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Title

Numerical modeling and simulation for sediment routing systems

Author Haseeb Zia
Director of thesis Prof. Guy Simpson
Co-director of thesis
Summary of thesis Earth‘s landscape is a dynamic surface shaped by the interplay between tectonics and climate-mediated surface processes related to erosion, sediment transport and deposition. Sediment is moved in flowing surface water from the erosional engine in mountainous regions to its eventual deposition in basins by the sediment routing system. The last decades has seen considerable work on trying to understand different aspects of the sediment routing system using numerical surface process models. Though such models have been successful in their ability to generate realistic looking topography, they lack predictive power as they are based on oversimplified physics, particularly concerning overland fluid flow and because their parameters are poorly constrained. The thesis is intended to couple the existing physically based models for erosion, sediment transport and depostion to fully dynamic surface water flow model to address two main aspects of the sediment routing system. The first is the problem of channel initiation and formation of mature drainage basins, the second is the problem of controls on the morphology and dynamics of alluvial rivers. One major obstacle in devising realistic numerical models for alluvial systems is the unconformity of the time scales between the coupled processes of fluid dynamics of the overland water flow and the erosion/depsition of the sediments. The time scale involved in evolution of the sedimental systems is millions of years whereas the flow dynamics of water is comparatively very fast process. The problem of the significant time scale difference can be solved either by utilizing efficient numerical schemes supported by high performance computing to cope with huge amount of computations required for accurate solution of the model or by simplifying the models and their coupling which can significantly reduce the amount of required computations. The objective of the research is to find the optimal balance of the two approaches so that a realistic model capable of predicting behavior of the system can be developed which would also help in better understanding of the alluvial systems.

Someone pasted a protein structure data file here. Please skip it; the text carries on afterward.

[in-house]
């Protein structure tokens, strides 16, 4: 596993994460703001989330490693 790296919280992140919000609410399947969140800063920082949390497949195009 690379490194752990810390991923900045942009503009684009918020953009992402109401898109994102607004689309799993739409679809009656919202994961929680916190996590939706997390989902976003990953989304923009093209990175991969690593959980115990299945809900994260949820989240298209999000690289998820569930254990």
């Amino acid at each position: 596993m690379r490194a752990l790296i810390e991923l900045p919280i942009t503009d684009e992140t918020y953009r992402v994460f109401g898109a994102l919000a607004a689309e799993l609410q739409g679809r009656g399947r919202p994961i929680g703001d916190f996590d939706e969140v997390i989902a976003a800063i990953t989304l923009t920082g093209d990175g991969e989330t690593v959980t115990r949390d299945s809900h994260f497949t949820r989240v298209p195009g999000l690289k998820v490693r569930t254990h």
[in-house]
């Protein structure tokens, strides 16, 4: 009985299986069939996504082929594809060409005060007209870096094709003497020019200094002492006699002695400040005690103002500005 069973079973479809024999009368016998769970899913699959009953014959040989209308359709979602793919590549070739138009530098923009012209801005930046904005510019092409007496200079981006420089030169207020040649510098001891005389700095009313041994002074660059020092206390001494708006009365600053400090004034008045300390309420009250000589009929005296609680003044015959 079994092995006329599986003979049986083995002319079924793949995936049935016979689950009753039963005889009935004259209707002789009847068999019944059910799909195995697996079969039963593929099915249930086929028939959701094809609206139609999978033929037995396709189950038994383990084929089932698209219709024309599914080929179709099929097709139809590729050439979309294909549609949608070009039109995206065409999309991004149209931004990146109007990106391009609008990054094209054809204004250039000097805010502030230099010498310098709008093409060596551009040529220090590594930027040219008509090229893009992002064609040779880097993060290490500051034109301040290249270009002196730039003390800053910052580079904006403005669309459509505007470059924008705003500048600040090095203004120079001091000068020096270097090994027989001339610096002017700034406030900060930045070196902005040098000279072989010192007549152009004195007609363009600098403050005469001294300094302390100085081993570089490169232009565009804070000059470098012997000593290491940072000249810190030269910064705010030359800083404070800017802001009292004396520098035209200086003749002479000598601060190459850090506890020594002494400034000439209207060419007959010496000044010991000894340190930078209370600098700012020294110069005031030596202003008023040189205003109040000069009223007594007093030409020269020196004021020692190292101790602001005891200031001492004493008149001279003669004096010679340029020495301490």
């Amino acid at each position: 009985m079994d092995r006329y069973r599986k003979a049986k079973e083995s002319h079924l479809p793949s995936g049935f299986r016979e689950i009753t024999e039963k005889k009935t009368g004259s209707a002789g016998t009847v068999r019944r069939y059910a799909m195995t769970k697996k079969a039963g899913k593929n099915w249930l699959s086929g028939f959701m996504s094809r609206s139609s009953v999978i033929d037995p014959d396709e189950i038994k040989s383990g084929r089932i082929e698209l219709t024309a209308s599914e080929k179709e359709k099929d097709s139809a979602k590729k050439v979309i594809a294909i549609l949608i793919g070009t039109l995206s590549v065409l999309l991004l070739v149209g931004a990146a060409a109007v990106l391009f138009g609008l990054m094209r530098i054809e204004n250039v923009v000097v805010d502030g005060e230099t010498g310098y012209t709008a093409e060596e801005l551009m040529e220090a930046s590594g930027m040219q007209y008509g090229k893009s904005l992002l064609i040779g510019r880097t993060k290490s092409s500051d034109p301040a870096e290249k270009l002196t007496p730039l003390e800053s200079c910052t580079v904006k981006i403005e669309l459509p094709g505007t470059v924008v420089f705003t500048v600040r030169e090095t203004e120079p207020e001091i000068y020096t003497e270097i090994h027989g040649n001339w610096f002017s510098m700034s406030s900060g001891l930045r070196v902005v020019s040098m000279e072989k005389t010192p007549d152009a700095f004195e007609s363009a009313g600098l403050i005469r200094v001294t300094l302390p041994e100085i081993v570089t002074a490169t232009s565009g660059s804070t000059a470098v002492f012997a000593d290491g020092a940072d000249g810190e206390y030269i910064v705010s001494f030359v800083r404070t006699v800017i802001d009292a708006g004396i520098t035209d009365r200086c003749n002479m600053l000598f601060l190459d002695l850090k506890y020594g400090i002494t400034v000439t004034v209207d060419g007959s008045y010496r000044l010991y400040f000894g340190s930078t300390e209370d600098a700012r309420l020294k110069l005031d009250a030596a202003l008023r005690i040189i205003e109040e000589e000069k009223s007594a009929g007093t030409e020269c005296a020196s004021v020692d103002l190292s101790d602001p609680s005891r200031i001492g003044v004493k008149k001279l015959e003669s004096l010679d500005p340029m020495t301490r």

Status middle
Administrative delay for the defence
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